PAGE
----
One of my favourite (not) Sydney charlatans is the woman who teaches people that they can get all of the nutrition they need from a diet of nothing but raw vegetables, because our closest relatives are gorillas (no, they’re not) and look at how big and strong they are! (And look at just how radically different their digestive systems are from those of anatomically modern humans.) Those who exploit gullible and vulnerable people for financial gain deserve to be held up publicly to ridicule. She wasn’t – her ‘work’ was promoted by government funded news media, paid for by taxpayers.

On the other site you linked to, I particularly enjoyed the bit about how “Even the dimensions of our teeth are based on phi.” No, they’re not.

]]>(b) Whether pi is algebraic or not has absolutely no effect whatsoever on the amount of time it takes to run complex computations. We use approximations of pi that are easy to compute with all the time. What makes computations slow is the intrinsic computational complexity of those.

For one example, to train a deep neural network requires performing massive numbers of training steps, each of which involves a complex back-propagation of information through the multi-layered structure of the network. It is, by the nature of the problem, a complex multi-step computation. Even if you could replace all irrational and transcendental numbers by simple rationals, it wouldn’t change that. How do I know that? Because in computations, *we already do that*.

For another example, weather prediction is a highly complex computation. The reason that it’s complex is that the calculations are based on a system of equations for which we have not discovered a closed form (and a closed form may not exist). That means that the only way we can perform the computation is by dividing space into tiny cells, and performing separate computations on each of those cells, and propagating information between them. By sequencing many of those cell-wise computations, we can produce highly accurate weather models. The problem in the computation isn’t that there are some weird numbers like pi – it’s that we need to perform lots and lots of computations.

]]>While your ultimate contention may be correct, your logic would appear suspect as well. The mere fact that one observes a predictable and repeatable series resulting from a repetitive operation is neither evidence for or against its substantive value. Under your logic, the Fibinocci series is likewise rubbish, despite its near universal admiration for its presence in the real wold. The fact that the operations yield similar repeating series in other bases is likewise not dispositive in proving or disproving whether the observed series has intrinsic merit. Where your argument gains currency is in its application to our observable and testable physical universe. It appears to have no valid existence or manifestation under the scrutiny of scientific method. No physical phenomena can be predicted and tested under the system, not has anyone demonstrated it can produce better results than conventional applied maths. That said, when we examine the question of the reality of complex numbers, we find them routinely used in advanced physics to describe quantum systems. Yet, the existence of the complex conjugate space is beyond the reach of provability. As pertains VBM you are right to intimate it seems to be much more based in metaphysical interpretation than anchored in physical reality. Thusly, it is of little utility and is tantamount to one making up their own vocabulary with implied meanings for things already known by other names. A rose by any other name…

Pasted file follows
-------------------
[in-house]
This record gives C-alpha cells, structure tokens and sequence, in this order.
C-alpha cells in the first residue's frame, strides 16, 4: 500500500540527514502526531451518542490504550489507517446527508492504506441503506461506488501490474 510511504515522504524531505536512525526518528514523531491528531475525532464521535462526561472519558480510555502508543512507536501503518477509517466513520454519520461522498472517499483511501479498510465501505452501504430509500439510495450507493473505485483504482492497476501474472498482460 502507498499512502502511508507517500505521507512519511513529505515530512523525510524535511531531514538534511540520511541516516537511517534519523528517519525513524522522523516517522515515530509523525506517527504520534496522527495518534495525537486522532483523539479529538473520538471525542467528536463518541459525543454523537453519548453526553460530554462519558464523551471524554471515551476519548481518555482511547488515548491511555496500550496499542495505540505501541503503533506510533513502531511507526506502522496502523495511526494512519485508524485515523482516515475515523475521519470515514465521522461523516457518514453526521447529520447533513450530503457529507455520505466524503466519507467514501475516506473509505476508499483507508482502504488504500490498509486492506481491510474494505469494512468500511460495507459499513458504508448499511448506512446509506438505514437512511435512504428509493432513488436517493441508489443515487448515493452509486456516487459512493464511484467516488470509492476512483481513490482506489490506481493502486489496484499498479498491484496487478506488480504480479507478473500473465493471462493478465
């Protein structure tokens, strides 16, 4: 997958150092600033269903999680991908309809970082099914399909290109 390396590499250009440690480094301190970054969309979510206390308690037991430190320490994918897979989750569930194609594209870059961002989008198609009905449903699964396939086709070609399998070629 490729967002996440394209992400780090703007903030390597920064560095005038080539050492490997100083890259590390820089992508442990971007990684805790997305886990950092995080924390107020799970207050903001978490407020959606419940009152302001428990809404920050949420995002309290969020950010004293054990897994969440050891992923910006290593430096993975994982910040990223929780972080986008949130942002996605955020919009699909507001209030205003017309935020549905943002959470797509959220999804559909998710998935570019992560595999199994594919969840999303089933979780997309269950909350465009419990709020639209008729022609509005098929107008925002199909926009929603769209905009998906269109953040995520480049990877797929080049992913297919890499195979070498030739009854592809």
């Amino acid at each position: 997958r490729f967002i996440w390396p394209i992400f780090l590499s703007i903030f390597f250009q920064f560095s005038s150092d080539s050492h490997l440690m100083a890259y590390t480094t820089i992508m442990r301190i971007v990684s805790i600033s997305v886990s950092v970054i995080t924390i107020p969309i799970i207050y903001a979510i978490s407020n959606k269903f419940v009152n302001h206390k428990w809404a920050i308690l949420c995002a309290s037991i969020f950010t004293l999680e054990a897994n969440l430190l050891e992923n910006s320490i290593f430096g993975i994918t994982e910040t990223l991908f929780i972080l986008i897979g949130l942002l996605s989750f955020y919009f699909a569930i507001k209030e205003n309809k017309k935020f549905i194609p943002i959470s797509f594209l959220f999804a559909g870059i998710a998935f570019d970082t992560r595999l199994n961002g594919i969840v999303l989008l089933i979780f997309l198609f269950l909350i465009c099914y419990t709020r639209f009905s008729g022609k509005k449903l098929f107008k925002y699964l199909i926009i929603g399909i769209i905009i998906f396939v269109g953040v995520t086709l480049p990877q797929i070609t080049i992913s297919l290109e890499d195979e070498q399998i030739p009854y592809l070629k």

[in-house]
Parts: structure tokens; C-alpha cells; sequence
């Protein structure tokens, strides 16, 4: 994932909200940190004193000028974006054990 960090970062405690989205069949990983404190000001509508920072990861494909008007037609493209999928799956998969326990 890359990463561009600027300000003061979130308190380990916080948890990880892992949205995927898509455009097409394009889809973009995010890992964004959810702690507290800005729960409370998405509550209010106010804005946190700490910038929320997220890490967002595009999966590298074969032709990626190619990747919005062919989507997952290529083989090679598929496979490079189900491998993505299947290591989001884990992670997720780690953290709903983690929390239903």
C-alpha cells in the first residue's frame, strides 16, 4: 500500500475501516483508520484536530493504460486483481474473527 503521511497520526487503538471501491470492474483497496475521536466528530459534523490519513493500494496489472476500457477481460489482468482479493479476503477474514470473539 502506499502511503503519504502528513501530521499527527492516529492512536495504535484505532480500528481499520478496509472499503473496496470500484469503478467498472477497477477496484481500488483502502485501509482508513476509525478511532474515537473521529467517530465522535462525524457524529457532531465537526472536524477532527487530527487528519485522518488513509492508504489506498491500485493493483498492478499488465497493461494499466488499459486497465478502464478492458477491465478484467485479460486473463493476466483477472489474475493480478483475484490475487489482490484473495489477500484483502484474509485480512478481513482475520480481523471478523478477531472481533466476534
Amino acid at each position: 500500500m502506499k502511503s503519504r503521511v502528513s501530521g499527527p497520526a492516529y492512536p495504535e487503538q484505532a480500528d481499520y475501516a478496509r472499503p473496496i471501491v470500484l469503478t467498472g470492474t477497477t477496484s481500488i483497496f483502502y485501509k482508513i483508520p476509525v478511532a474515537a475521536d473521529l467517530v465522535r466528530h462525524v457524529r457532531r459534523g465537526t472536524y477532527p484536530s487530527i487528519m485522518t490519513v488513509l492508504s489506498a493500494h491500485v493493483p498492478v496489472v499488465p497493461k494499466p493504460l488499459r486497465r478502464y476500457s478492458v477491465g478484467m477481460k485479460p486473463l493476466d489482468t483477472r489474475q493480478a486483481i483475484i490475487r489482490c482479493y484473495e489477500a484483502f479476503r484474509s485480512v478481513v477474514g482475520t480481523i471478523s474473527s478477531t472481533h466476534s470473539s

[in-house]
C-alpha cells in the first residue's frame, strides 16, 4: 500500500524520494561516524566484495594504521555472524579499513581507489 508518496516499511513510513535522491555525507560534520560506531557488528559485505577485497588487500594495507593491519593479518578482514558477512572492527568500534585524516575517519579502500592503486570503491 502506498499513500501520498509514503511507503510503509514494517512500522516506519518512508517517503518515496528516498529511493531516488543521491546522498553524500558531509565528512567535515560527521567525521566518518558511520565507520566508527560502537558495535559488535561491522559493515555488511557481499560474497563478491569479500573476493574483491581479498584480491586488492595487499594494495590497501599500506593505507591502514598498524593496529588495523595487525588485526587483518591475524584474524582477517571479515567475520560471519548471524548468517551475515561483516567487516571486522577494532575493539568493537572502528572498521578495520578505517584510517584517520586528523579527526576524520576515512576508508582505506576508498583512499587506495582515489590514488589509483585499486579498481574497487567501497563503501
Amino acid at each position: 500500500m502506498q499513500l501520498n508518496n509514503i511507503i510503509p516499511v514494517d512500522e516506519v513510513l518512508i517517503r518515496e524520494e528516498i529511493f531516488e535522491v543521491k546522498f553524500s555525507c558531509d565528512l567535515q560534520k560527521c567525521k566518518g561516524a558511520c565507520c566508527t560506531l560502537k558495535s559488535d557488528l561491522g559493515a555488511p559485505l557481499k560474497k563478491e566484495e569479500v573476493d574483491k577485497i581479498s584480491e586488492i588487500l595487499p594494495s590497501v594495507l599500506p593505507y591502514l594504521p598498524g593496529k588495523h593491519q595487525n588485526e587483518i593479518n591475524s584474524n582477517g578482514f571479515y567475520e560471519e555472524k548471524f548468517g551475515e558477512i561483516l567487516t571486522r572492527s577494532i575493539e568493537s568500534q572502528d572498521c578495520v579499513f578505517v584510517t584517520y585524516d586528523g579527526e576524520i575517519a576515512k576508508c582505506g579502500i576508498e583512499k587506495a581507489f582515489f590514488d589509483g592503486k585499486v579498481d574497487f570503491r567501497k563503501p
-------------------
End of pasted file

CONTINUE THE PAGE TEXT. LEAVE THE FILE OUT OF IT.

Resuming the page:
Where science loses credibility is when it’s arrogant advocates chastise and belittle rather than employ sound reasoning and engage in logical discourse. Averring to the point that complex mathematics are used in conventional physics such a tensor math does little other than to serve as a crude rhetorical device. In totality, your missive is unnecessarily critical, dismissive and serves to alienate rather than educate.

]]>You have a very good response to this anti-Cantor argument. But, instead of pairing the naturals with the reals, if our friend tried to pair the naturals with the irrationals. Then your objection would no longer work, and Cantor would still have a problem since the naturals should not be possible to pair with the irrationals.

This thread has haunted me for the past few months, and if I were a young mathematician, I would certainly try to formalize this argument. From where I sit, it looks promosing.

Adam

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